Tuesday, 23 February 2016

More birds, bugs and stars

Good rains over December and January has resulted in long grass which brought out the bugs and those who prey on them. A recent sighting was this pair of Imperial Hairstreak butterflies (Jalmenus evagoras) in a small blackwood bush plus several pupae groups. Very hard to photograph up close on a windy day!

I'd recently spotted a few foxes out in the grasslands chasing things all over the place. I finally realised that they are catching and eating grasshoppers of which there are quite a few and of a decent size. This young one finally realized someone was watching him when my shutter went off from within 20 metres.
I've finally discovered where our resident goanna lives; here he is sunning himself on his balcony above a big hole 7 metres up a nearby Forest Red Gum. Marg was less than impressed a couple of weeks ago when he tried to get into the house via the cat-flap door!
Not a local but I recently got this nice shot of a Grey-crowned Babbler (Pomotostomus temporalis) foraging for food under a pine tree at the Tocumwal Golf course.
Finally, some astronomy. I had been trying to perfect time-lapse sequences that would run from sunset through the dark and into sunrise, with full details of both daylight scenery and full dark starry glory. Not easy as one jumps between auto camera mode then transitioning to a script driving BackYard EOS to vary the exposures beyond what camera auto mode will do then moving back to the intervalometer with full dark settings, only to reverse the sequence the next morning. Not to mention managing battery life!
Anyway, I got up at 4.30am to start the second BYE script and discovered the laptop had frozen. A quick view outside showed me a lovely sight of Venus and the new Moon so I quickly set things up for this shot and got a lovely shot of the Milky Way and a hint of the Zodiacal Light, together with my observatory dome in the foreground.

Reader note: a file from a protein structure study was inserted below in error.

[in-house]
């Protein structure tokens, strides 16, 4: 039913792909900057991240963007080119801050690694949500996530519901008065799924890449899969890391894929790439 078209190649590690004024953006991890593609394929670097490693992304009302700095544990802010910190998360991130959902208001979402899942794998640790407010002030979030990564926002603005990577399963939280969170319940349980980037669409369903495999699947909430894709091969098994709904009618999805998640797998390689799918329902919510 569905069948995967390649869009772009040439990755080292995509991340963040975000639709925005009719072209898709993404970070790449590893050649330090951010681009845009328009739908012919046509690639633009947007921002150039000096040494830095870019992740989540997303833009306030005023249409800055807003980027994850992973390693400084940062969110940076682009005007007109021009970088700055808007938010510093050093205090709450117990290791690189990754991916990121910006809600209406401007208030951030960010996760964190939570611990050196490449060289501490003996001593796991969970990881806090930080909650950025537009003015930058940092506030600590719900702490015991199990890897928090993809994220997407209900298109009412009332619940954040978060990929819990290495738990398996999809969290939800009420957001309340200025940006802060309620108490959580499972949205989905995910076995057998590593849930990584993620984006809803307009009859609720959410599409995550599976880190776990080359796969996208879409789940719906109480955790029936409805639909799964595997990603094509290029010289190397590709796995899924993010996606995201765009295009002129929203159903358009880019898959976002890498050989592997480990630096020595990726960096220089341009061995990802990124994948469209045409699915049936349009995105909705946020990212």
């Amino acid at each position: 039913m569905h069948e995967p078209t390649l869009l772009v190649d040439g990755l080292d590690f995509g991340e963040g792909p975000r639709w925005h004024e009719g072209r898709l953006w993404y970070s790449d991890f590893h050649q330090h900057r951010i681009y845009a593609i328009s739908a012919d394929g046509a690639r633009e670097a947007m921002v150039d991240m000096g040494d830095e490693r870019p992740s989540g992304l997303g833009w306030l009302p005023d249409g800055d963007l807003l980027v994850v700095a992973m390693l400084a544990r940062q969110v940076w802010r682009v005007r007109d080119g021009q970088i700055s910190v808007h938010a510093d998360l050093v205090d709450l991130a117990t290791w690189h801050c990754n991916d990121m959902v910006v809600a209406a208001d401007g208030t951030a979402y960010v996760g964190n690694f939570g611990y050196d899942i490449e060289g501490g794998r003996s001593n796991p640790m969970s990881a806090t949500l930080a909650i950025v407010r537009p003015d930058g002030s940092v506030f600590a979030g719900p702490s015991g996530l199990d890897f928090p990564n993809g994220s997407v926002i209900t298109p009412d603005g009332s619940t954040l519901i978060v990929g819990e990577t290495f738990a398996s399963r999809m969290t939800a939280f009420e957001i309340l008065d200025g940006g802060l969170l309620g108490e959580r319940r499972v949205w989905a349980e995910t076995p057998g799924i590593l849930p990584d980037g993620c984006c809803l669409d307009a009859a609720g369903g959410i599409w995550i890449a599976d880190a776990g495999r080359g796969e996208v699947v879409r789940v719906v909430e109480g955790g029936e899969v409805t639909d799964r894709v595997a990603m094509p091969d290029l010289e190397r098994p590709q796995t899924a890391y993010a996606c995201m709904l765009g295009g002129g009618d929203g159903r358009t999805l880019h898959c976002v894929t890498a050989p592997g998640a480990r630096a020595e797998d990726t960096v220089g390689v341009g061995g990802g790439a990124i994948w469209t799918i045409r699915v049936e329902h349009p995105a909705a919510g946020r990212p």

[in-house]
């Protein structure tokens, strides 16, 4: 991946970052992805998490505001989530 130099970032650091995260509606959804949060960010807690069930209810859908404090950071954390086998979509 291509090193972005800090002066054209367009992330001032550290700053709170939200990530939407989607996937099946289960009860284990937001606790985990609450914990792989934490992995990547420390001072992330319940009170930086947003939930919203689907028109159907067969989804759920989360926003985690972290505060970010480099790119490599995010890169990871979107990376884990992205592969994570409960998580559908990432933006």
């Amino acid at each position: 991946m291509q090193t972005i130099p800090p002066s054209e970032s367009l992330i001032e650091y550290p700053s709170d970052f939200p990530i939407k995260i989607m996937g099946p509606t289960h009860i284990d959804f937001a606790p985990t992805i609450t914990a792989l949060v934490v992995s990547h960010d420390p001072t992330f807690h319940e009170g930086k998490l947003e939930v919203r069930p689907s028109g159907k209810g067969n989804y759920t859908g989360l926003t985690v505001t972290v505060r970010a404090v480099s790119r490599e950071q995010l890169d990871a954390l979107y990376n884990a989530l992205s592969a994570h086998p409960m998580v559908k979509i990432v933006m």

Canon EOS60D plus 18mm lens: 25 seconds at f/4.5 and ISO 3200.

Saturday, 14 November 2015

An eclectic mob

It has been a bit too cloudy for much in the way of astronomy lately and I've been too busy for much flying (although I did spot a Blue Whale and calf a mile or two offshore on the Ninety Mile Beach - alas, no camera on-board).

In the meantime, a somewhat eclectic group of recent bird sightings.

A pair of Channel-billed Cuckoos (Scythrops noveaehollandiae) have been regular visitors in Spring over the last few years and they stay as long as the mulberry tree has fruit. They get hounded from pillar to post by every other bird and are generally hide well inside a tree. So, I was pleased to get this long-distance shot recently.
PW recently took us to a new wetlands in Drouin (map here) where a family of Hoary-headed Grebes (Poliocephalus poliocephalus) were busy feeding in the shallow water.
Although not nesting in this tree on the Lower Newry Road where an old nest sits, this White-bellied Sea-eagle (Haliaeetus leacoaster) was taking a keen interest in some Pacific Black Duck, Chestnut Teal and Grey Teal families in the pond below.
Royal Spoonbills (Platalea regia) are fairly common on the Cemetery Road wetlands in Sale but not commonly close enough to get a decent shot. This one was too busy feeding close to the road to worry about me stopping for a few shots.
The flowering native plants in our garden attract both Musk and Rainbow Lorikeets which makes it easier to get closer shots of these fast-moving and fast-feeding birds. This Musk Lorikeet (Glossopsitta concinna) is enjoying one of our Silver Princess flowering gums.
We spotted this mob of 18-20 Emus (Dromaius novahollandiae) about 200m away in a paddock along Beaver Meadows Track recently. When we turned away to look at some birds on the other side of the track, their curiosity got the better of them and they came up for a closer look (see next photo).


Sunday, 18 October 2015

Bugs, birds & stars

Mother Nature has leaped into action with the arrival of Spring and everything is growing and procreating like mad. A quick wander around the garden with my macro lens produced more bugs than I could identify.

First up were some native cockroaches. With more than 800 species in Australia, it took a while to pin them down.
An Ellipsidion sp wandering around a dead banksia flower.
Another smaller Ellipsidion sp enjoying a Kunzia flower.
Sharing a Kunzia flower.
I was unable to identify this little beauty foraging in a Banksia flower.
The bird too, both bush and wetland, are busy nesting and feeding, although they do seem a bit later this year.
This Brown Thornbill (Acanthiza pusilla) chatters and postures to lure me away from his nest in a Boxthorn bush.
Not my best-focused shot but it does show the grace and size of this Eastern Great Egret (Ardea modesta) in a nearby soggy paddock.